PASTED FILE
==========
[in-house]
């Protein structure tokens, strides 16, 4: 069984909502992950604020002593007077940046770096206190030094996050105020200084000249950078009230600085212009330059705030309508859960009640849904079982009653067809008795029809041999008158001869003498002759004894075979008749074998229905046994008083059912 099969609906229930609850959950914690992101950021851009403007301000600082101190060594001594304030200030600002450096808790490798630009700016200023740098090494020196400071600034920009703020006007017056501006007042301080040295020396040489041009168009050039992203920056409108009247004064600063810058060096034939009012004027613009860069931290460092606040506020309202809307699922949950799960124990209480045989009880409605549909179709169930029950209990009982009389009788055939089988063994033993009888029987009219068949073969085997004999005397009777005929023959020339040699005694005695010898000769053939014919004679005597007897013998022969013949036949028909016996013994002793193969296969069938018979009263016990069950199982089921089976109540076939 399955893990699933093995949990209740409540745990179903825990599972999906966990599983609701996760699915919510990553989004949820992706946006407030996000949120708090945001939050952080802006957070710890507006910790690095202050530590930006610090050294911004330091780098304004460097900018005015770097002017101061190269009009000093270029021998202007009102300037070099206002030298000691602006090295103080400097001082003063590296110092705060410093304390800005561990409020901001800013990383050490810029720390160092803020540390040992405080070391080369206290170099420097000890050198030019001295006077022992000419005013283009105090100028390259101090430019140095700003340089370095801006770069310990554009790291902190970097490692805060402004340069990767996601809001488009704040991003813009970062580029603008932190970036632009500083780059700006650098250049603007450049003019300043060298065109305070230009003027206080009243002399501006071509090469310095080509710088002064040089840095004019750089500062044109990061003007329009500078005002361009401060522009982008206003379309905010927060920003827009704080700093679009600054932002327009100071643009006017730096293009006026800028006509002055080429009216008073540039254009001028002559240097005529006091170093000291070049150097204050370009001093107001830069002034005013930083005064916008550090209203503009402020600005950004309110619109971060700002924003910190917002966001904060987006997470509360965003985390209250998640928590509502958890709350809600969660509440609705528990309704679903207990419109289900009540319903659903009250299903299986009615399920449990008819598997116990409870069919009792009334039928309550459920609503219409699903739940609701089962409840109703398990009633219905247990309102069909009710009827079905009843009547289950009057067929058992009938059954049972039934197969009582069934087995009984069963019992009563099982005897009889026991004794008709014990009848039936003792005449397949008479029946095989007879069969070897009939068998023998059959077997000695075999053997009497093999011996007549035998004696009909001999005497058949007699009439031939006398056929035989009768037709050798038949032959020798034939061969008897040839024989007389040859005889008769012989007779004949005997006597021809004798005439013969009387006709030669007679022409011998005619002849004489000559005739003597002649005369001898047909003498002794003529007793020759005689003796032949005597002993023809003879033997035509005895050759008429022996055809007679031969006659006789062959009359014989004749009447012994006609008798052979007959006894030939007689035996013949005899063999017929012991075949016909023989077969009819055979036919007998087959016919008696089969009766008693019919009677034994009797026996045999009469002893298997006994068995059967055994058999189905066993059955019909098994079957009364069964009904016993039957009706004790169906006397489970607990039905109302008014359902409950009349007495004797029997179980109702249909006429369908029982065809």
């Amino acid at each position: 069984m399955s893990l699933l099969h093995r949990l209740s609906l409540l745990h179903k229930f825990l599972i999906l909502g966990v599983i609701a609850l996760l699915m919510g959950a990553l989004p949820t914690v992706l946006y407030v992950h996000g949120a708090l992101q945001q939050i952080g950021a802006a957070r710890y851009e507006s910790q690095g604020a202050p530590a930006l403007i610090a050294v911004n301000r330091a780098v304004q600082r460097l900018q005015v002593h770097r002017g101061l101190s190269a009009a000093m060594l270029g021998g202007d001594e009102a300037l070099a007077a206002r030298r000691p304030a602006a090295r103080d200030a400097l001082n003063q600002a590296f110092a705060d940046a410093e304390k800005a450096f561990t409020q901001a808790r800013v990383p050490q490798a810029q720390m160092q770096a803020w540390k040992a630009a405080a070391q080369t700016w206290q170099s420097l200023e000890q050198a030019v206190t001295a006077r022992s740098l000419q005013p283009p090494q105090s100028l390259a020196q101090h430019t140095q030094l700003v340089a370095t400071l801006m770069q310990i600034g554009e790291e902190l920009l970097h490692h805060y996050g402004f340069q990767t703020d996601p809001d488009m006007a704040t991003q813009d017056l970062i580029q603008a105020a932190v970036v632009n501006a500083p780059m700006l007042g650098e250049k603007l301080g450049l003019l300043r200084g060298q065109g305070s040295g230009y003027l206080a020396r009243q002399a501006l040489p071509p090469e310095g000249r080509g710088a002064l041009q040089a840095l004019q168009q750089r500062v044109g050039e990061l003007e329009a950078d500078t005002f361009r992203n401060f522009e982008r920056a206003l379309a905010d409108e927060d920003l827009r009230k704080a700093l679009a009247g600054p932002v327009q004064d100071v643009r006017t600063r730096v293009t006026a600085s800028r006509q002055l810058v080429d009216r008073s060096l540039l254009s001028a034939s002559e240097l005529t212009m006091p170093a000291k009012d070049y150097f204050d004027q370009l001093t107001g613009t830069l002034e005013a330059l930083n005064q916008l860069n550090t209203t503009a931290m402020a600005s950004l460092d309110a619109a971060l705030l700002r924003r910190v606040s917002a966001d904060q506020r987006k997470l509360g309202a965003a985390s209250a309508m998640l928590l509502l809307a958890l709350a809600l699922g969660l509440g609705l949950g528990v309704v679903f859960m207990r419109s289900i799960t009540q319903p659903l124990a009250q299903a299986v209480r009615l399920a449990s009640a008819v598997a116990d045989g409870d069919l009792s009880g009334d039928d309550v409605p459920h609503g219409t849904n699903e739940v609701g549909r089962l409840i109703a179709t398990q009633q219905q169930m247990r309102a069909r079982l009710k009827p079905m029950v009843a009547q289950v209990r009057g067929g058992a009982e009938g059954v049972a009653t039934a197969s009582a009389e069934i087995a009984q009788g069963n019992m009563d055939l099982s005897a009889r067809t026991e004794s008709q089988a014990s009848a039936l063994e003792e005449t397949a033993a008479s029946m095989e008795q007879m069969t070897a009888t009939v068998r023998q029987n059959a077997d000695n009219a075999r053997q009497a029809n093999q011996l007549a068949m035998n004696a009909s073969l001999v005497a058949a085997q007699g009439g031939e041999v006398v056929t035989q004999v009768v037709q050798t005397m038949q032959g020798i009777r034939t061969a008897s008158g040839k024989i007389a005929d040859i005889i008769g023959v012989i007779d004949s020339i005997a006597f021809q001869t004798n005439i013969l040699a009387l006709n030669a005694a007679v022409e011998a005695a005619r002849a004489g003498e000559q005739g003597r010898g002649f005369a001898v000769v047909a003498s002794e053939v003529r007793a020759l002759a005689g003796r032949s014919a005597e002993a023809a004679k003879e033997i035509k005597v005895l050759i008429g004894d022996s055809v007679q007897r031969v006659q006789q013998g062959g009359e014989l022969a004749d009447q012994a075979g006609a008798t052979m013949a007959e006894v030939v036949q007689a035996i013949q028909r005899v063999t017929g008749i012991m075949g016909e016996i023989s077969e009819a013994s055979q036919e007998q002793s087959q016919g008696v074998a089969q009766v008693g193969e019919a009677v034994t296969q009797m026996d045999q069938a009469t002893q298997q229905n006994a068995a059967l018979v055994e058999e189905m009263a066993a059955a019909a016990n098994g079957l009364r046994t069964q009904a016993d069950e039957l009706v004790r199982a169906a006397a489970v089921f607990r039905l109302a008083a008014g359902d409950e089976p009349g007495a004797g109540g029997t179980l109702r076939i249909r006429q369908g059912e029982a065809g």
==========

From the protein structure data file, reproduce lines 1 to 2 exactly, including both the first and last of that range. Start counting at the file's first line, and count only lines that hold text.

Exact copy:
[in-house]
């Protein structure tokens, strides 16, 4: 069984909502992950604020002593007077940046770096206190030094996050105020200084000249950078009230600085212009330059705030309508859960009640849904079982009653067809008795029809041999008158001869003498002759004894075979008749074998229905046994008083059912 099969609906229930609850959950914690992101950021851009403007301000600082101190060594001594304030200030600002450096808790490798630009700016200023740098090494020196400071600034920009703020006007017056501006007042301080040295020396040489041009168009050039992203920056409108009247004064600063810058060096034939009012004027613009860069931290460092606040506020309202809307699922949950799960124990209480045989009880409605549909179709169930029950209990009982009389009788055939089988063994033993009888029987009219068949073969085997004999005397009777005929023959020339040699005694005695010898000769053939014919004679005597007897013998022969013949036949028909016996013994002793193969296969069938018979009263016990069950199982089921089976109540076939 399955893990699933093995949990209740409540745990179903825990599972999906966990599983609701996760699915919510990553989004949820992706946006407030996000949120708090945001939050952080802006957070710890507006910790690095202050530590930006610090050294911004330091780098304004460097900018005015770097002017101061190269009009000093270029021998202007009102300037070099206002030298000691602006090295103080400097001082003063590296110092705060410093304390800005561990409020901001800013990383050490810029720390160092803020540390040992405080070391080369206290170099420097000890050198030019001295006077022992000419005013283009105090100028390259101090430019140095700003340089370095801006770069310990554009790291902190970097490692805060402004340069990767996601809001488009704040991003813009970062580029603008932190970036632009500083780059700006650098250049603007450049003019300043060298065109305070230009003027206080009243002399501006071509090469310095080509710088002064040089840095004019750089500062044109990061003007329009500078005002361009401060522009982008206003379309905010927060920003827009704080700093679009600054932002327009100071643009006017730096293009006026800028006509002055080429009216008073540039254009001028002559240097005529006091170093000291070049150097204050370009001093107001830069002034005013930083005064916008550090209203503009402020600005950004309110619109971060700002924003910190917002966001904060987006997470509360965003985390209250998640928590509502958890709350809600969660509440609705528990309704679903207990419109289900009540319903659903009250299903299986009615399920449990008819598997116990409870069919009792009334039928309550459920609503219409699903739940609701089962409840109703398990009633219905247990309102069909009710009827079905009843009547289950009057067929058992009938059954049972039934197969009582069934087995009984069963019992009563099982005897009889026991004794008709014990009848039936003792005449397949008479029946095989007879069969070897009939068998023998059959077997000695075999053997009497093999011996007549035998004696009909001999005497058949007699009439031939006398056929035989009768037709050798038949032959020798034939061969008897040839024989007389040859005889008769012989007779004949005997006597021809004798005439013969009387006709030669007679022409011998005619002849004489000559005739003597002649005369001898047909003498002794003529007793020759005689003796032949005597002993023809003879033997035509005895050759008429022996055809007679031969006659006789062959009359014989004749009447012994006609008798052979007959006894030939007689035996013949005899063999017929012991075949016909023989077969009819055979036919007998087959016919008696089969009766008693019919009677034994009797026996045999009469002893298997006994068995059967055994058999189905066993059955019909098994079957009364069964009904016993039957009706004790169906006397489970607990039905109302008014359902409950009349007495004797029997179980109702249909006429369908029982065809």